High individuality causes laboratory reference ranges to be insensitive to changes in test results that are significant for the individual. We undertook a longitudinal study of variation in thyroid function tests in 16 healthy men with monthly sampling for 12 months using standard procedures. We measured serum T(4), T(3), free T(4) index, and TSH. All individuals had different variations of thyroid function tests (P < 0.001 for all variables) around individual mean values (set points) (P < 0.001 for all variables). The width of the individual 95% confidence intervals were approximately half that of the group for all variables. Accordingly, the index of individuality was low: T(4) = 0.58; T(3) = 0.54; free T(4) index = 0.59; TSH = 0.49. One test result described the individual set point with a precision of +/- 25% for T(4), T(3), free T(4) index, and +/- 50% for TSH. The differences required to be 95% confident of significant changes in repeated testing were (average, range): T(4) = 28, 11-62 nmol/liter; T(3) = 0.55, 0.3--0.9 nmol/liter; free T4 index = 33, 15-61 nmol/liter; TSH = 0.75, 0.2-1.6 mU/liter. Our data indicate that each individual had a unique thyroid function. The individual reference ranges for test results were narrow, compared with group reference ranges used to develop laboratory reference ranges. Accordingly, a test result within laboratory reference limits is not necessarily normal for an individual. Because serum TSH responds with logarithmically amplified variation to minor changes in serum T(4) and T(3), abnormal serum TSH may indicate that serum T(4) and T(3) are not normal for an individual. A condition with abnormal serum TSH but with serum T(4) and T(3) within laboratory reference ranges is labeled subclinical thyroid disease. Our data indicate that the distinction between subclinical and overt thyroid disease (abnormal serum TSH and abnormal T(4) and/or T(3)) is somewhat arbitrary. For the same degree of thyroid function abnormality, the diagnosis depends to a considerable extent on the position of the patient's normal set point for T(4) and T(3) within the laboratory reference range.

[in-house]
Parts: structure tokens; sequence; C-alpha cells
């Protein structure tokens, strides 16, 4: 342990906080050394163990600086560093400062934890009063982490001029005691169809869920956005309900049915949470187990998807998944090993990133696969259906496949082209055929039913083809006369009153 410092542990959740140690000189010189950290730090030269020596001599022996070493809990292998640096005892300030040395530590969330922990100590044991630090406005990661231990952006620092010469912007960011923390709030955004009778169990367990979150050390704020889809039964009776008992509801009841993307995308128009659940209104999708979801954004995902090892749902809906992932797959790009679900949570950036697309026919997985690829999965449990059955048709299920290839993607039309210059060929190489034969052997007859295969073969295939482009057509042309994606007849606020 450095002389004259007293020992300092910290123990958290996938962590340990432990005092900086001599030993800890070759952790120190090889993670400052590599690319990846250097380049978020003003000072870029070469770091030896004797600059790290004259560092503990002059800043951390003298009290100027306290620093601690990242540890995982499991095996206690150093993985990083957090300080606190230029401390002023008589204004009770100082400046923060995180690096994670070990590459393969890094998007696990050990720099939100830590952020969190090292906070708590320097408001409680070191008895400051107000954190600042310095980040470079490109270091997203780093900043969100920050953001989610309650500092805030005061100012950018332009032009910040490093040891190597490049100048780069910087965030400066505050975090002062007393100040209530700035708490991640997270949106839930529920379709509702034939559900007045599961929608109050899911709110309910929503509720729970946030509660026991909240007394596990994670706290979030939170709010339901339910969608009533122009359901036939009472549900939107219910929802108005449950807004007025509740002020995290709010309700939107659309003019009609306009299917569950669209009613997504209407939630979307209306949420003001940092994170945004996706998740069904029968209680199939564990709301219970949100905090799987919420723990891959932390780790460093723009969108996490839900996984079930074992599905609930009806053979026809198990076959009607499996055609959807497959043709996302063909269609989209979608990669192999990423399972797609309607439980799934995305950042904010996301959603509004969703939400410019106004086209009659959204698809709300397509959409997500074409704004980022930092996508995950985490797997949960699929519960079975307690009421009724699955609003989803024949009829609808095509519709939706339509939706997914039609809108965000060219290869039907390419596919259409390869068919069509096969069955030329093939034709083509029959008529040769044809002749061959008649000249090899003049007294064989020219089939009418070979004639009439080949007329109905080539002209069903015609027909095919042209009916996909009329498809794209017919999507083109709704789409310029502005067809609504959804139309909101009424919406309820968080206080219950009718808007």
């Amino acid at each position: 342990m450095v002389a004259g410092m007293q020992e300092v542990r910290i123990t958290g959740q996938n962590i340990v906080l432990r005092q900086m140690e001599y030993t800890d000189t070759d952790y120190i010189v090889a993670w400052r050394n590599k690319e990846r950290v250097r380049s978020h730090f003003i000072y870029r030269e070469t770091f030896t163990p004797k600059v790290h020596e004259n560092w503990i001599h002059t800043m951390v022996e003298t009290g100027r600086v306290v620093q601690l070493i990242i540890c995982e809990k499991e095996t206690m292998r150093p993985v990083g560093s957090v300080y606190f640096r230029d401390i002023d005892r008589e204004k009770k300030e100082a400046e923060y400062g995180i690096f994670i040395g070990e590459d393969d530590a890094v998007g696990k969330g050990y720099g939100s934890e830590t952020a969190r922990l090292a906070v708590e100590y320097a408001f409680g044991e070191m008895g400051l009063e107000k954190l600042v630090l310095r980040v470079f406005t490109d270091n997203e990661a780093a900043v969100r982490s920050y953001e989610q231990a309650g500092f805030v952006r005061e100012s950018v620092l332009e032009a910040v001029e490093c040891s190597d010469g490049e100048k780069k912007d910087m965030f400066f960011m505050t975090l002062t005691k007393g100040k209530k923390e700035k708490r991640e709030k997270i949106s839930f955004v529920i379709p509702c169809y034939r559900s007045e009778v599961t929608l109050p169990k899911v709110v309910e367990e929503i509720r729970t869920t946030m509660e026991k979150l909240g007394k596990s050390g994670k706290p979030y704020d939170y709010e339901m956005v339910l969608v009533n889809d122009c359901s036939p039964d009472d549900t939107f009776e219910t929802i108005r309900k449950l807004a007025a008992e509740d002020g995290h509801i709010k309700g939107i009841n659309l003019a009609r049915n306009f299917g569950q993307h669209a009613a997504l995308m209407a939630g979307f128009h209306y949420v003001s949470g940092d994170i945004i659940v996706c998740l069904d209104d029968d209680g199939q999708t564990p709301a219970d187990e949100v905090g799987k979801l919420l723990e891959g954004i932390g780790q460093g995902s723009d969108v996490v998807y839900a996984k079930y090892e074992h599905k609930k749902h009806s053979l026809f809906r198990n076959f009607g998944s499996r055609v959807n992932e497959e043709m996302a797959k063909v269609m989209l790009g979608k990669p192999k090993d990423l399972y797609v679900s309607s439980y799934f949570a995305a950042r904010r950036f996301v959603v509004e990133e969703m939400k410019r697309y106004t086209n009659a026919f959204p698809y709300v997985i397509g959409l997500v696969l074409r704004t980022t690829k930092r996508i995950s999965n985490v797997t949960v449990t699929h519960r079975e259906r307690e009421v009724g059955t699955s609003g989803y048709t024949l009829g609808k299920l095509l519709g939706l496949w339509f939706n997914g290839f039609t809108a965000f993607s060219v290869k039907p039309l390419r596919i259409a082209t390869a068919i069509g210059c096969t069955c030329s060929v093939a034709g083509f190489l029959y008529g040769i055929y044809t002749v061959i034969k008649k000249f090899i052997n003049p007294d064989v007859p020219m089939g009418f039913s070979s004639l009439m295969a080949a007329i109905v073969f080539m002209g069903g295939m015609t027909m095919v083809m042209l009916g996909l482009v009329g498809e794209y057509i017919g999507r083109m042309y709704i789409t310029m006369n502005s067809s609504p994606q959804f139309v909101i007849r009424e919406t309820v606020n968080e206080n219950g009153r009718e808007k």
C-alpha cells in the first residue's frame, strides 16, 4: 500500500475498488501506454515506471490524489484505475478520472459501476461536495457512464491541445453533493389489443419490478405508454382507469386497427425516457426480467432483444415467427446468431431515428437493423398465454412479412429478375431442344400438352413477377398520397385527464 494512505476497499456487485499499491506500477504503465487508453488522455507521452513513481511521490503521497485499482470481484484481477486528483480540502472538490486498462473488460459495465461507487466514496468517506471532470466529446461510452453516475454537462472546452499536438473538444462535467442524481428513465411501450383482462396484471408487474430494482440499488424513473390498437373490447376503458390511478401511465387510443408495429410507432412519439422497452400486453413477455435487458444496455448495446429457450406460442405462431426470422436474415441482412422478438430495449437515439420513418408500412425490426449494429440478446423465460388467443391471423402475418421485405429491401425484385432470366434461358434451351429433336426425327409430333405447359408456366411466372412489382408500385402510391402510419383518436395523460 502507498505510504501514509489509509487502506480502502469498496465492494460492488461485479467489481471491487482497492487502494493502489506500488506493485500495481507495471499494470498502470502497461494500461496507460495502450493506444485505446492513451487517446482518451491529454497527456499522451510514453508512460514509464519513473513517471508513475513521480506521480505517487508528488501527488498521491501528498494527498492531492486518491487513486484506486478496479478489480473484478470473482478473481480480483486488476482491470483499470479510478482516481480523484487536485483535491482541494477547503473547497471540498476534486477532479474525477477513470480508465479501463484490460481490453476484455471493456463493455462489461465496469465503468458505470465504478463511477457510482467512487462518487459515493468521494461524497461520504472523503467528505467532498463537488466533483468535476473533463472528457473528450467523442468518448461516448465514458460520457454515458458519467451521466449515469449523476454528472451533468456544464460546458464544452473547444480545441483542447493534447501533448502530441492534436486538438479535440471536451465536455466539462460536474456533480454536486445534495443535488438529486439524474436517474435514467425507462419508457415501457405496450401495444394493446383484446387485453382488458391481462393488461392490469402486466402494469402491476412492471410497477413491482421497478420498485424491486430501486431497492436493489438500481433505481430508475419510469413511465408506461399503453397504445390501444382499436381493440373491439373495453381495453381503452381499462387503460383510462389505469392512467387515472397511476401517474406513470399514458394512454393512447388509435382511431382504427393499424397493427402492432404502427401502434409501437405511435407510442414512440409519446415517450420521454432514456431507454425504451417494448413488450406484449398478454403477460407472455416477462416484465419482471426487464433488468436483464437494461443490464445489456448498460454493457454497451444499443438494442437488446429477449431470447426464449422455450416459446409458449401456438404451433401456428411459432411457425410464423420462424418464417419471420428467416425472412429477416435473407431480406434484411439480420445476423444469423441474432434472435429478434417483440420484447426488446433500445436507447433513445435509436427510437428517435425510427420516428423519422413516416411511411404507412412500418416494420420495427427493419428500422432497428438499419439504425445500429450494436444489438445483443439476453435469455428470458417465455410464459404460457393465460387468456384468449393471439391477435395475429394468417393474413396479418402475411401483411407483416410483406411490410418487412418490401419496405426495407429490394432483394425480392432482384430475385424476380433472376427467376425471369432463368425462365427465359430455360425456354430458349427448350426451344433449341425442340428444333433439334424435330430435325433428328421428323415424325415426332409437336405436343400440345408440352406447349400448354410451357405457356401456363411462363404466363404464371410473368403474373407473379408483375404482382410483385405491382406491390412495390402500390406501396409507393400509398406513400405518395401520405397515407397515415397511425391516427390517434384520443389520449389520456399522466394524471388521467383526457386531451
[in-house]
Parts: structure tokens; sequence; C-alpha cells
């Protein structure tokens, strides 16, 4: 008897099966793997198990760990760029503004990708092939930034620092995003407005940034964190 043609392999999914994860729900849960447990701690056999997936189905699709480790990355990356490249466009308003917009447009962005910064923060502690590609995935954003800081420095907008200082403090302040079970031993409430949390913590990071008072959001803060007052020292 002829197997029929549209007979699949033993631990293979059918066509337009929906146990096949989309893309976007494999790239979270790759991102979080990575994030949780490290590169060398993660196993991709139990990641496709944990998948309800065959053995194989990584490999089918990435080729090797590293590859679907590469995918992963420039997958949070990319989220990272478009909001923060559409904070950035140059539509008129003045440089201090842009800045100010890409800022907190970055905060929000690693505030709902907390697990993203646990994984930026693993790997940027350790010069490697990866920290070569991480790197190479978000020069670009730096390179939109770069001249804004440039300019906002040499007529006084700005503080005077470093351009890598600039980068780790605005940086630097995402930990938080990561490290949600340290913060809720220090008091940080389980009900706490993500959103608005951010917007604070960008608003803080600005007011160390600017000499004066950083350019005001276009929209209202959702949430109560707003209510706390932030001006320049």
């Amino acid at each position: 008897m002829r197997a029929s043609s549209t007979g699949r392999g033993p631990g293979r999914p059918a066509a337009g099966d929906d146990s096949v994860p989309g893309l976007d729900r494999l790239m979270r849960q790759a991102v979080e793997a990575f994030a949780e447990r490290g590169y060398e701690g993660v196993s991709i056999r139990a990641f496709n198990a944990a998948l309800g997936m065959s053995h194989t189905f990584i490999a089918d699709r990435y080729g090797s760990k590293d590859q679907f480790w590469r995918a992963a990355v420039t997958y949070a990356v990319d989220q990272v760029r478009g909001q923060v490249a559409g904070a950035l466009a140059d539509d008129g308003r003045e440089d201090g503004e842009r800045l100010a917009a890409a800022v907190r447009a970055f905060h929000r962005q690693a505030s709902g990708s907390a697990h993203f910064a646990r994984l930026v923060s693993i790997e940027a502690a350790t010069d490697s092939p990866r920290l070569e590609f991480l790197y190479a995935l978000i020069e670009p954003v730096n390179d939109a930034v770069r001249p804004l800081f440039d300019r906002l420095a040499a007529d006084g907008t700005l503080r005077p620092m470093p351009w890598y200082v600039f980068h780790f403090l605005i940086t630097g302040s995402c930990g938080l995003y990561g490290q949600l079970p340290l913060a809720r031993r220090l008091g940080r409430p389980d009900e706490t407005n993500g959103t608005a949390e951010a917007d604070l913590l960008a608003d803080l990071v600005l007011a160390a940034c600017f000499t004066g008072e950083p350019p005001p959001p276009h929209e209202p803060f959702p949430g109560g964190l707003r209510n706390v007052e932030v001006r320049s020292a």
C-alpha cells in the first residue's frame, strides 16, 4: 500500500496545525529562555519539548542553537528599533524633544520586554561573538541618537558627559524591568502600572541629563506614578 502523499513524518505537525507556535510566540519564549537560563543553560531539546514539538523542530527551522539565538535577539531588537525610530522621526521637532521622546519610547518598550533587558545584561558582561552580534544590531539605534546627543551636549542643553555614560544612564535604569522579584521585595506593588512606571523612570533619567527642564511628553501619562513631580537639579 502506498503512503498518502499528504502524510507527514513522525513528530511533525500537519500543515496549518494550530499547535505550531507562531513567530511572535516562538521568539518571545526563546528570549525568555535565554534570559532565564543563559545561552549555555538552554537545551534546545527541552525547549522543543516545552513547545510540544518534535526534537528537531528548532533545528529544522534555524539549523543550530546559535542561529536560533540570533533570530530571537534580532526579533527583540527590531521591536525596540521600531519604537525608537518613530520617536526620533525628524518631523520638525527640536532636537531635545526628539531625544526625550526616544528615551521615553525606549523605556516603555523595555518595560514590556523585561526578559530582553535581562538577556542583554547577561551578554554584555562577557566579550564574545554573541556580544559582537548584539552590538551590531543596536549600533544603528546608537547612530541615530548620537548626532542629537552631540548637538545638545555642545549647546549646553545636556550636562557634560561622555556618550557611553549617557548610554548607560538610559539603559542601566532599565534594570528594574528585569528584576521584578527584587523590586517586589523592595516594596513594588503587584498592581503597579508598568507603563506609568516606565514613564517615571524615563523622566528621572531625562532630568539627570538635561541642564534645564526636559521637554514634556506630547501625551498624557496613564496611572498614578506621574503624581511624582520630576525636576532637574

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              Serum TSH and total T4 in the United States population and their association with participant characteristics: National Health and Nutrition Examination Survey (NHANES 1999-2002).